I slept comfortably into the morning of Sunday, November 2nd in my hammock behind the historic Cranberry High School in Elk Park. I was awake and picked at some breakfast well before the weekend’s last dancing began. Some of the younger folks I was with decided to go out for coffee, so I accompanied Roboticus and a few others down into town for coffee. Poor cell reception in Elk Park meant my AWOL guide was our reference on where to find coffee, but unfortunately we found the coffee shop closed for Sunday. Instead we went to the diner a little further down the road and sat in solely to get coffee and for one in the party to get breakfast. We returned to the dance a little late for its beginning, and I wound up not dancing too much again today anyways. A month prior in early October I was at Contra Colours and had photographed some of the event when I wasn’t dancing. Now I found the time to transfer those photos over to Jessie, Ed Howe’s wife, as she had arrived in Elk Park for the latter part of this dance weekend.
The realization came to me that I was right at the foot of Roan Mountain here and that I could take advantage of the nice weather to go for a hike while I was here. I chose a nice-looking section from Roan Mountain northbound to Elk Park and packed up for an overnight hike, tentatively planning to stay at Overmountain Shelter or to cowboy camp on one of the expansive bald mountaintops in this section. After the last waltz of the dance weekend I asked around to see if anybody could help me up to Roan Mountain to begin hiking. Mountainsmith, who I had first met at the Lake Eden Arts Festival when we talked about kilts and hiking and childrens’ literature, agreed to bring me up to the trailhead before he continued on his way. I brought my truck down to the diminutive parking area on Route 19E, which was a tight fit with the one other truck parked there and Mountainsmith’s car edge in off the road. A short while later I was up at Carvers Gap and departing northbound into the late afternoon.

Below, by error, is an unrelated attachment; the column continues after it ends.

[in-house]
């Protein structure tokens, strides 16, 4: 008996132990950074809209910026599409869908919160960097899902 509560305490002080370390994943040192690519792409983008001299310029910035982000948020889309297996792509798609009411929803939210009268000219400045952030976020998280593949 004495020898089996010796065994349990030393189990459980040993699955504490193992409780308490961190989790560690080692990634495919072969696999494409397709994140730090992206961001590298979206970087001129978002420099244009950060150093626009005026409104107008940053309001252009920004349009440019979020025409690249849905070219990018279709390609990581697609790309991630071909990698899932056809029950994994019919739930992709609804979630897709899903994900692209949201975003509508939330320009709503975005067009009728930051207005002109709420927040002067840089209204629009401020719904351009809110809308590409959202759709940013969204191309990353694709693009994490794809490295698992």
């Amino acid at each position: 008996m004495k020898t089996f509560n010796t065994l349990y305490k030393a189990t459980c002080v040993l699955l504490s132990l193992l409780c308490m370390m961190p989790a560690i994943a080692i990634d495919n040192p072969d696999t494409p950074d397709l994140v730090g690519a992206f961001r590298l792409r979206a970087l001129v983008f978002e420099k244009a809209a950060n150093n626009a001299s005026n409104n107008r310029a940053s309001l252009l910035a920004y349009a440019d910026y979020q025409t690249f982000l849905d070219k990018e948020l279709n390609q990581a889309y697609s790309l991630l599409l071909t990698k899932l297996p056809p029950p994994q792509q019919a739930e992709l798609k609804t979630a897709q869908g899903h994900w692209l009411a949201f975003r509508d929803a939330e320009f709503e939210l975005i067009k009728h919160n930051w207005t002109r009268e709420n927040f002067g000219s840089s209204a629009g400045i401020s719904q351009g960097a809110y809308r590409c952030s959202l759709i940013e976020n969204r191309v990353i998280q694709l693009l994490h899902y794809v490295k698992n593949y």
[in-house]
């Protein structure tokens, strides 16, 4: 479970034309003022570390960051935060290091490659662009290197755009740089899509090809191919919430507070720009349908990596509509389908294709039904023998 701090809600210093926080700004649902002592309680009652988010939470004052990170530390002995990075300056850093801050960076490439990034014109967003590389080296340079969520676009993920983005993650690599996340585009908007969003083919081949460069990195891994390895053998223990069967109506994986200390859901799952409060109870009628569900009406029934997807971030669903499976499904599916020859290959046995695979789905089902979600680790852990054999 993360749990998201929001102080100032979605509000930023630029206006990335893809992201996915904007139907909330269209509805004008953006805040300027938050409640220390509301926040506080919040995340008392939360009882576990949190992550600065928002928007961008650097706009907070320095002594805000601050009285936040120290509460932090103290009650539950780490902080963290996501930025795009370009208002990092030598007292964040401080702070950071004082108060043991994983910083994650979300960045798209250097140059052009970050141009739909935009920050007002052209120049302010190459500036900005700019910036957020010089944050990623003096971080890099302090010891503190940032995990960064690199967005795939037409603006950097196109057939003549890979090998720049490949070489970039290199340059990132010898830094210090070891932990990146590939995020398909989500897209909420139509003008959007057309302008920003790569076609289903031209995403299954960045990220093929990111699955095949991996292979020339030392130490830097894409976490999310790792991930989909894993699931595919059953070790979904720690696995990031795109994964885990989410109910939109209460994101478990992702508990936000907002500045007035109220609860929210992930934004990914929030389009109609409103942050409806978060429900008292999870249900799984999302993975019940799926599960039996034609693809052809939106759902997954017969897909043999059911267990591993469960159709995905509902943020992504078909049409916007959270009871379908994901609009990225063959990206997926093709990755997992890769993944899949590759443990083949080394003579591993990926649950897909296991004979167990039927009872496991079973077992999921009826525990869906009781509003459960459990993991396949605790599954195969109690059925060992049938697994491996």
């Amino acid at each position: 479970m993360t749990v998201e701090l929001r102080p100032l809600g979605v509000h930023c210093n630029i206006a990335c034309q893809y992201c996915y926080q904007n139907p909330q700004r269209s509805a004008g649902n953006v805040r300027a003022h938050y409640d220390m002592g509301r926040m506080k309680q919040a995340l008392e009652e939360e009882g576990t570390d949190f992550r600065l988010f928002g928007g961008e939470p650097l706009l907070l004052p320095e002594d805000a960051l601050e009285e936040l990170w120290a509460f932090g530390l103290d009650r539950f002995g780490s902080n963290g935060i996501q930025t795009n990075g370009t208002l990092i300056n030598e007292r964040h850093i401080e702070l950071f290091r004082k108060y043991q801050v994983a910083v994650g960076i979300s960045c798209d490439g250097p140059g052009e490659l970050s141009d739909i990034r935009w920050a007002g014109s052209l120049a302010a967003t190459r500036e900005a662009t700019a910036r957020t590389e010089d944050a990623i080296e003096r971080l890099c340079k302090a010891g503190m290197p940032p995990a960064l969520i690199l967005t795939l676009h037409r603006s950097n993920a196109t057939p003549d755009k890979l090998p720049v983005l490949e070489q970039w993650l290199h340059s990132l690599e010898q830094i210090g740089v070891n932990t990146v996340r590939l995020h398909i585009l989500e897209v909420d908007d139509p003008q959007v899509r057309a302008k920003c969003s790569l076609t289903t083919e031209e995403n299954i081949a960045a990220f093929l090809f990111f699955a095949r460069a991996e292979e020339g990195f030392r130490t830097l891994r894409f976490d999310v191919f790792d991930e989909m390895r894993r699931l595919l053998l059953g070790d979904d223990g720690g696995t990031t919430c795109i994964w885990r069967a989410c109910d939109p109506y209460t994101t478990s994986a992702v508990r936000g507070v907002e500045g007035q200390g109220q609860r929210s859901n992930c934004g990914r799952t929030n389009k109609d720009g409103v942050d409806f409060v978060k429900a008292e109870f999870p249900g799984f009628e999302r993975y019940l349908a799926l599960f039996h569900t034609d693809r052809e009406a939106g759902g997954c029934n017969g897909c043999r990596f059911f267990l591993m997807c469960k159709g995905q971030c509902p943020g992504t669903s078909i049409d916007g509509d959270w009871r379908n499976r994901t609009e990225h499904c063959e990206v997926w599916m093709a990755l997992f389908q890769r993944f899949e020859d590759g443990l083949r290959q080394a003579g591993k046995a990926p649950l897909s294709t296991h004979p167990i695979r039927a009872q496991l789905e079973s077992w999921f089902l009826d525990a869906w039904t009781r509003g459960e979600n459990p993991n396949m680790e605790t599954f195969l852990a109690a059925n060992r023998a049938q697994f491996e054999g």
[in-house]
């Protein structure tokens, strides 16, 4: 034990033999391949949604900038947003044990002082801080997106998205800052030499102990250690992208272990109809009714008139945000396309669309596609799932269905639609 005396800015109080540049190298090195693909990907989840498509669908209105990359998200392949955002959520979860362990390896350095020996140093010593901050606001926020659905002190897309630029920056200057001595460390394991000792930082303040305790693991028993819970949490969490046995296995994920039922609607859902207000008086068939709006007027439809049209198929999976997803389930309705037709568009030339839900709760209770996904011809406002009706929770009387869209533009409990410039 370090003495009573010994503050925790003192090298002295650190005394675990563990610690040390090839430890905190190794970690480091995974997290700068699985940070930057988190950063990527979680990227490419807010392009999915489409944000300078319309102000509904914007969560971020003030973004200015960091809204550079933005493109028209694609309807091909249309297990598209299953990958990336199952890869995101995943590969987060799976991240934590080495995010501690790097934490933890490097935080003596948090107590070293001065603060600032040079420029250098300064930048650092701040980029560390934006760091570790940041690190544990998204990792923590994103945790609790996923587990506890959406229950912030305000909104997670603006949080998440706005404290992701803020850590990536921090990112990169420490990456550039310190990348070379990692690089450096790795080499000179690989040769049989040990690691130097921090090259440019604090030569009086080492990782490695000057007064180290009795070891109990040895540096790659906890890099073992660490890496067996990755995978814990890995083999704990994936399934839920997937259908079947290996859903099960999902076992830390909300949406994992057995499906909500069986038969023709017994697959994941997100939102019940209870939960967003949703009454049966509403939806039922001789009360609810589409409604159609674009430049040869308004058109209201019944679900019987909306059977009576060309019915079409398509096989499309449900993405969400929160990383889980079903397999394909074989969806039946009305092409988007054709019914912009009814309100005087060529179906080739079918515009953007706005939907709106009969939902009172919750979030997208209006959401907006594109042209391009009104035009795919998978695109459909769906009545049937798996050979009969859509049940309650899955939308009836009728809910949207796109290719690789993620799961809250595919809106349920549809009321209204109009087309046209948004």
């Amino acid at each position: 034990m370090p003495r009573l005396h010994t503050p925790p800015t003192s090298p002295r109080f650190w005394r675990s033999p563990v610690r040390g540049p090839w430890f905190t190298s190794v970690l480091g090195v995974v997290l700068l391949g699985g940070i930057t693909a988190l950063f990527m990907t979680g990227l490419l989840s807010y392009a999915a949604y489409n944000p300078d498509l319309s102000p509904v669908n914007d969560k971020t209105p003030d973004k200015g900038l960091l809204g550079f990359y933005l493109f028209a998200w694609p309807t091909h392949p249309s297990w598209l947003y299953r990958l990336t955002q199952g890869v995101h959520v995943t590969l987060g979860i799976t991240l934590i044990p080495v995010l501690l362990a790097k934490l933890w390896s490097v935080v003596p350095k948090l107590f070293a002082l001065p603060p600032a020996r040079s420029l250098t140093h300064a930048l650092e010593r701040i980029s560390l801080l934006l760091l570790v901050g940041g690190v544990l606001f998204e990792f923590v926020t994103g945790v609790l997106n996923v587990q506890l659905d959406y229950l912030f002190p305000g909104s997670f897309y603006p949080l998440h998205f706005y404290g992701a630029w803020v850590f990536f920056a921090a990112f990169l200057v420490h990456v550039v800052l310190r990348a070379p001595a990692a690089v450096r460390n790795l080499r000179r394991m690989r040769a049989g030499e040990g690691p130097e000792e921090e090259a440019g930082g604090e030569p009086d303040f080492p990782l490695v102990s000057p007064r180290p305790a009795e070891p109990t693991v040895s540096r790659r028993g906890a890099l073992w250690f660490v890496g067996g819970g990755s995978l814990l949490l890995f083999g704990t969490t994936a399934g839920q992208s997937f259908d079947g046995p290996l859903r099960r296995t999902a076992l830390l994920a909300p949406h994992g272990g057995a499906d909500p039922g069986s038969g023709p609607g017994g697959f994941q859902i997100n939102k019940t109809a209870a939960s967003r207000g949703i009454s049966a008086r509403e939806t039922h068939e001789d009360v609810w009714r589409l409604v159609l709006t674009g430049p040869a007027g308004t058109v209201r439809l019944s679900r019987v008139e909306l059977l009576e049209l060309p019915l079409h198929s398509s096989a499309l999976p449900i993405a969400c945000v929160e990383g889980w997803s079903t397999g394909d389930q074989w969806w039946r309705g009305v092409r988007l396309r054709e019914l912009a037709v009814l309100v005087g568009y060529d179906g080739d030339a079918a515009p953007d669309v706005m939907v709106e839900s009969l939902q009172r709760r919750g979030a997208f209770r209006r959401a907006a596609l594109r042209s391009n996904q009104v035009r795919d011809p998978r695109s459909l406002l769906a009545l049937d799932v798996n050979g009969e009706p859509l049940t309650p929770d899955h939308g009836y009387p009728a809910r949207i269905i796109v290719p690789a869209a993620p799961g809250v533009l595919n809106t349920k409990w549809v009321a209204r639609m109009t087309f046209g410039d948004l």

Roan Mountain had been somewhat underwhelming when I crossed it back in early April, when I expected to have a great view from the top of my second-to-last 6000-foot mountain on the Trail. The grassy bald mountaintops following Roan, however, were absolutely pleasant back then and were pleasant again now. The sun was setting behind Roan Mountain and I was moving fast to try catching a sunset from Round Bald or Jane Bald. It did not look like I would get a real sunset here but I did get another surprise. Shortly before reaching the side trail to Grassy Ridge Bald I came across a pair of southbound hikers. We recognized each other immediately – it was Boss and Echo, two of the southbounders who had hiked with Shutterbug on the southbound segment of her flip-flop. I had met them when they caught up to Shutterbug in Maryland and we had camped roadside in Warner Gap Hollow before some slackpacking in the last stretch to Harpers Ferry. We did not linger too long as the light was falling and they were headed for Roan High Knob Shelter and we all had a few miles of night hiking ahead of us.
I skipped the half-mile side trail to Grassy Ridge Bald back in early April and I skipped it again this time, knowing the sun would be long gone by the time I made it to the summit. I descended to a slightly lower elevation of 5000 feet at Stan Murray Shelter, arriving there after the last light of the evening. In April this shelter had been in rough shape, with plenty of trash around and branches scattered haphazardly in and around the fire pit. I was pleased to find it was in better shape, though I still think this shelter receives little traffic with the allure of Overmountain Shelter so close at hand. I stayed at Overmountain Shelter on April 8th, arriving before dark and staying with a large number of other hikers. However, I was not going to stay here this evening. Pancakes was hoping for a shuttle from Davenport Gap to Newfound Gap early in the morning so she could trail-run the northern half of the Smokies in one day, and I decided to press on so I could arrive as early as possible. I wasn’t sure if this would mean cowboy camping further up the Trail or night hiking all the way back to my truck.